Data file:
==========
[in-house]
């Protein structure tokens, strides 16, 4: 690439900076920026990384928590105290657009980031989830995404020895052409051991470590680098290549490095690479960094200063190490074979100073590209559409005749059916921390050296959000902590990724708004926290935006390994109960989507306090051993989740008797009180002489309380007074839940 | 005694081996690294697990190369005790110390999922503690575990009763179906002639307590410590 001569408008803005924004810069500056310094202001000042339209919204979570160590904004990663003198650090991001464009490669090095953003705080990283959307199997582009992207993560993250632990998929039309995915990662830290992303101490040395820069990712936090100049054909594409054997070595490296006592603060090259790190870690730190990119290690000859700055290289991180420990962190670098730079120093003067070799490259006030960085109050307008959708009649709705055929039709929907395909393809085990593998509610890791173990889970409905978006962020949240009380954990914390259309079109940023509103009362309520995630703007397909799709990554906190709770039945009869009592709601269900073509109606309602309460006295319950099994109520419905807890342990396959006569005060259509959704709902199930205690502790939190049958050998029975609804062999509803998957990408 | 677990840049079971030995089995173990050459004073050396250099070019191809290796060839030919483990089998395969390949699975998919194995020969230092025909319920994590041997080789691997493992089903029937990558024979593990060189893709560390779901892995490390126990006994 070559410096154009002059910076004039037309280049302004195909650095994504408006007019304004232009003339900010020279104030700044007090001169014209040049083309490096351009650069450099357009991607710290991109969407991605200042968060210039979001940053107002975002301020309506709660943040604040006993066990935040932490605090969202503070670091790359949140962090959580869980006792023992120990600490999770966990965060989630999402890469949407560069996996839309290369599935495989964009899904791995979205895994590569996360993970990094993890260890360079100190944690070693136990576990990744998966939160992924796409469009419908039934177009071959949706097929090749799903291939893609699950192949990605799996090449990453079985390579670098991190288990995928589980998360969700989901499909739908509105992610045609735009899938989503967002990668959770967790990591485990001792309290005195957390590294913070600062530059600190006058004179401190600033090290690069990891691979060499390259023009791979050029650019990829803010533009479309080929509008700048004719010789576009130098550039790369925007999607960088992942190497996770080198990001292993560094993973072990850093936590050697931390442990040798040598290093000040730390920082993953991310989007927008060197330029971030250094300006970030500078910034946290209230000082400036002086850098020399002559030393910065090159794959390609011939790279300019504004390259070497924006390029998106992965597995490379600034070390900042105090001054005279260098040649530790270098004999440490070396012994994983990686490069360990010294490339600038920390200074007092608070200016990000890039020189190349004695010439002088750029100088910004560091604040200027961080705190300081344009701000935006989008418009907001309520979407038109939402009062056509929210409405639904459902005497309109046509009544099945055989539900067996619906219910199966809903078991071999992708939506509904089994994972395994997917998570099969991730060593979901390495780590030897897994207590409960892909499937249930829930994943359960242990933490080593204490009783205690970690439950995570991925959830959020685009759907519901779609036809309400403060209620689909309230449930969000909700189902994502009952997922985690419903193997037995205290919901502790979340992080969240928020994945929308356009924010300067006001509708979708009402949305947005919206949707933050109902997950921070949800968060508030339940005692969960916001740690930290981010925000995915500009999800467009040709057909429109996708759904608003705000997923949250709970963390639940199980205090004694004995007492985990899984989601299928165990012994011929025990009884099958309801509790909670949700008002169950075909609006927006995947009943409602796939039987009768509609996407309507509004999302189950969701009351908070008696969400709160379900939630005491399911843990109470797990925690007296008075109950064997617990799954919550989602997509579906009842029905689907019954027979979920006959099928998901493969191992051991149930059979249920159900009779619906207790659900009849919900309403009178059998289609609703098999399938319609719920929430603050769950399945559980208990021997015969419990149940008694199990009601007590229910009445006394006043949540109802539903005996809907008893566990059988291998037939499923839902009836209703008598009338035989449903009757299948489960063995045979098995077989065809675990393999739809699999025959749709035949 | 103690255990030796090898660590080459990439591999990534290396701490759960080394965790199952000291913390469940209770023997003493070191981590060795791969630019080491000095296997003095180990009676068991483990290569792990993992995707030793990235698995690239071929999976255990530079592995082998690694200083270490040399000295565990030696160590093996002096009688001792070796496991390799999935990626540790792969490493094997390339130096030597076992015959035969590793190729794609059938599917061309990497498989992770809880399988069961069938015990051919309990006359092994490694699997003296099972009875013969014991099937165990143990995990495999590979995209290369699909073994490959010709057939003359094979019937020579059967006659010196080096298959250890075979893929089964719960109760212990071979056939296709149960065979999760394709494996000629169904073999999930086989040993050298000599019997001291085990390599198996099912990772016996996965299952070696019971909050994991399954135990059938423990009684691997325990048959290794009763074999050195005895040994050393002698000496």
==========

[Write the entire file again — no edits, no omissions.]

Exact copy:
[in-house]
């Protein structure tokens, strides 16, 4: 690439900076920026990384928590105290657009980031989830995404020895052409051991470590680098290549490095690479960094200063190490074979100073590209559409005749059916921390050296959000902590990724708004926290935006390994109960989507306090051993989740008797009180002489309380007074839940 | 005694081996690294697990190369005790110390999922503690575990009763179906002639307590410590 001569408008803005924004810069500056310094202001000042339209919204979570160590904004990663003198650090991001464009490669090095953003705080990283959307199997582009992207993560993250632990998929039309995915990662830290992303101490040395820069990712936090100049054909594409054997070595490296006592603060090259790190870690730190990119290690000859700055290289991180420990962190670098730079120093003067070799490259006030960085109050307008959708009649709705055929039709929907395909393809085990593998509610890791173990889970409905978006962020949240009380954990914390259309079109940023509103009362309520995630703007397909799709990554906190709770039945009869009592709601269900073509109606309602309460006295319950099994109520419905807890342990396959006569005060259509959704709902199930205690502790939190049958050998029975609804062999509803998957990408 | 677990840049079971030995089995173990050459004073050396250099070019191809290796060839030919483990089998395969390949699975998919194995020969230092025909319920994590041997080789691997493992089903029937990558024979593990060189893709560390779901892995490390126990006994 070559410096154009002059910076004039037309280049302004195909650095994504408006007019304004232009003339900010020279104030700044007090001169014209040049083309490096351009650069450099357009991607710290991109969407991605200042968060210039979001940053107002975002301020309506709660943040604040006993066990935040932490605090969202503070670091790359949140962090959580869980006792023992120990600490999770966990965060989630999402890469949407560069996996839309290369599935495989964009899904791995979205895994590569996360993970990094993890260890360079100190944690070693136990576990990744998966939160992924796409469009419908039934177009071959949706097929090749799903291939893609699950192949990605799996090449990453079985390579670098991190288990995928589980998360969700989901499909739908509105992610045609735009899938989503967002990668959770967790990591485990001792309290005195957390590294913070600062530059600190006058004179401190600033090290690069990891691979060499390259023009791979050029650019990829803010533009479309080929509008700048004719010789576009130098550039790369925007999607960088992942190497996770080198990001292993560094993973072990850093936590050697931390442990040798040598290093000040730390920082993953991310989007927008060197330029971030250094300006970030500078910034946290209230000082400036002086850098020399002559030393910065090159794959390609011939790279300019504004390259070497924006390029998106992965597995490379600034070390900042105090001054005279260098040649530790270098004999440490070396012994994983990686490069360990010294490339600038920390200074007092608070200016990000890039020189190349004695010439002088750029100088910004560091604040200027961080705190300081344009701000935006989008418009907001309520979407038109939402009062056509929210409405639904459902005497309109046509009544099945055989539900067996619906219910199966809903078991071999992708939506509904089994994972395994997917998570099969991730060593979901390495780590030897897994207590409960892909499937249930829930994943359960242990933490080593204490009783205690970690439950995570991925959830959020685009759907519901779609036809309400403060209620689909309230449930969000909700189902994502009952997922985690419903193997037995205290919901502790979340992080969240928020994945929308356009924010300067006001509708979708009402949305947005919206949707933050109902997950921070949800968060508030339940005692969960916001740690930290981010925000995915500009999800467009040709057909429109996708759904608003705000997923949250709970963390639940199980205090004694004995007492985990899984989601299928165990012994011929025990009884099958309801509790909670949700008002169950075909609006927006995947009943409602796939039987009768509609996407309507509004999302189950969701009351908070008696969400709160379900939630005491399911843990109470797990925690007296008075109950064997617990799954919550989602997509579906009842029905689907019954027979979920006959099928998901493969191992051991149930059979249920159900009779619906207790659900009849919900309403009178059998289609609703098999399938319609719920929430603050769950399945559980208990021997015969419990149940008694199990009601007590229910009445006394006043949540109802539903005996809907008893566990059988291998037939499923839902009836209703008598009338035989449903009757299948489960063995045979098995077989065809675990393999739809699999025959749709035949 | 103690255990030796090898660590080459990439591999990534290396701490759960080394965790199952000291913390469940209770023997003493070191981590060795791969630019080491000095296997003095180990009676068991483990290569792990993992995707030793990235698995690239071929999976255990530079592995082998690694200083270490040399000295565990030696160590093996002096009688001792070796496991390799999935990626540790792969490493094997390339130096030597076992015959035969590793190729794609059938599917061309990497498989992770809880399988069961069938015990051919309990006359092994490694699997003296099972009875013969014991099937165990143990995990495999590979995209290369699909073994490959010709057939003359094979019937020579059967006659010196080096298959250890075979893929089964719960109760212990071979056939296709149960065979999760394709494996000629169904073999999930086989040993050298000599019997001291085990390599198996099912990772016996996965299952070696019971909050994991399954135990059938423990009684691997325990048959290794009763074999050195005895040994050393002698000496």